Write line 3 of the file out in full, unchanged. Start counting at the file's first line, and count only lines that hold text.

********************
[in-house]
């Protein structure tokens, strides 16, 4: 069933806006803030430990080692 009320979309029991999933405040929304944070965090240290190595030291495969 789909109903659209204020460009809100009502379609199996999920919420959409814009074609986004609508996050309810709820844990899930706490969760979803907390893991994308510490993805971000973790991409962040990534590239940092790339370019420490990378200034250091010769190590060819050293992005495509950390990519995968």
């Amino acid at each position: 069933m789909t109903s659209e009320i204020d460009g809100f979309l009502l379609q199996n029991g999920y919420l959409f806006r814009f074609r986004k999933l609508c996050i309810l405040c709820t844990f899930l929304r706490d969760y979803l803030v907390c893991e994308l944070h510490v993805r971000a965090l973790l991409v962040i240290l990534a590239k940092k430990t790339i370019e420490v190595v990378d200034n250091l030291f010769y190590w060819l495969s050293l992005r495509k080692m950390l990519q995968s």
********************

């Amino acid at each position: 069933m789909t109903s659209e009320i204020d460009g809100f979309l009502l379609q199996n029991g999920y919420l959409f806006r814009f074609r986004k999933l609508c996050i309810l405040c709820t844990f899930l929304r706490d969760y979803l803030v907390c893991e994308l944070h510490v993805r971000a965090l973790l991409v962040i240290l990534a590239k940092k430990t790339i370019e420490v190595v990378d200034n250091l030291f010769y190590w060819l495969s050293l992005r495509k080692m950390l990519q995968s």